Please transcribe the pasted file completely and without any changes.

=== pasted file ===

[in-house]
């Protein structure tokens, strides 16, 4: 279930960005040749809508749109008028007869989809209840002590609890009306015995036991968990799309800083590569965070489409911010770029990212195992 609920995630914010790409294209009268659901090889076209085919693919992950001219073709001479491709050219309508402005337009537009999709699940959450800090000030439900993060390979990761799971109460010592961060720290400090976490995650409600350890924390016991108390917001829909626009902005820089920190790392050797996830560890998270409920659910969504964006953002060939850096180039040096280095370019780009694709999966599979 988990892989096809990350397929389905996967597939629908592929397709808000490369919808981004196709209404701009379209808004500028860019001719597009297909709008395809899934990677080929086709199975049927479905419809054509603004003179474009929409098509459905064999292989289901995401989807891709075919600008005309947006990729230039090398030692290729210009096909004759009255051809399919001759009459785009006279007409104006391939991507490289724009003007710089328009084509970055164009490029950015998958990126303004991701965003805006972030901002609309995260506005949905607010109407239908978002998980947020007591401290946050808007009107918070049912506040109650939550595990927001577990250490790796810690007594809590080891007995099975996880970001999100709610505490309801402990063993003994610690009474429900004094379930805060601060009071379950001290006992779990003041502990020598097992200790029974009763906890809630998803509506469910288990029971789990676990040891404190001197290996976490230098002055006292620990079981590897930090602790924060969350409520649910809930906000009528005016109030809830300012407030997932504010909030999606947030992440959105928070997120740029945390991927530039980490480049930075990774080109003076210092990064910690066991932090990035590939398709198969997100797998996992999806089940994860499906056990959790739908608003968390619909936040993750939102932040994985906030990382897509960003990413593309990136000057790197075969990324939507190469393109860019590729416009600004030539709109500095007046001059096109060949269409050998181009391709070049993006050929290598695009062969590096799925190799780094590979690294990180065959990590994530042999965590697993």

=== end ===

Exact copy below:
[in-house]
């Protein structure tokens, strides 16, 4: 279930960005040749809508749109008028007869989809209840002590609890009306015995036991968990799309800083590569965070489409911010770029990212195992 609920995630914010790409294209009268659901090889076209085919693919992950001219073709001479491709050219309508402005337009537009999709699940959450800090000030439900993060390979990761799971109460010592961060720290400090976490995650409600350890924390016991108390917001829909626009902005820089920190790392050797996830560890998270409920659910969504964006953002060939850096180039040096280095370019780009694709999966599979 988990892989096809990350397929389905996967597939629908592929397709808000490369919808981004196709209404701009379209808004500028860019001719597009297909709008395809899934990677080929086709199975049927479905419809054509603004003179474009929409098509459905064999292989289901995401989807891709075919600008005309947006990729230039090398030692290729210009096909004759009255051809399919001759009459785009006279007409104006391939991507490289724009003007710089328009084509970055164009490029950015998958990126303004991701965003805006972030901002609309995260506005949905607010109407239908978002998980947020007591401290946050808007009107918070049912506040109650939550595990927001577990250490790796810690007594809590080891007995099975996880970001999100709610505490309801402990063993003994610690009474429900004094379930805060601060009071379950001290006992779990003041502990020598097992200790029974009763906890809630998803509506469910288990029971789990676990040891404190001197290996976490230098002055006292620990079981590897930090602790924060969350409520649910809930906000009528005016109030809830300012407030997932504010909030999606947030992440959105928070997120740029945390991927530039980490480049930075990774080109003076210092990064910690066991932090990035590939398709198969997100797998996992999806089940994860499906056990959790739908608003968390619909936040993750939102932040994985906030990382897509960003990413593309990136000057790197075969990324939507190469393109860019590729416009600004030539709109500095007046001059096109060949269409050998181009391709070049993006050929290598695009062969590096799925190799780094590979690294990180065959990590994530042999965590697993």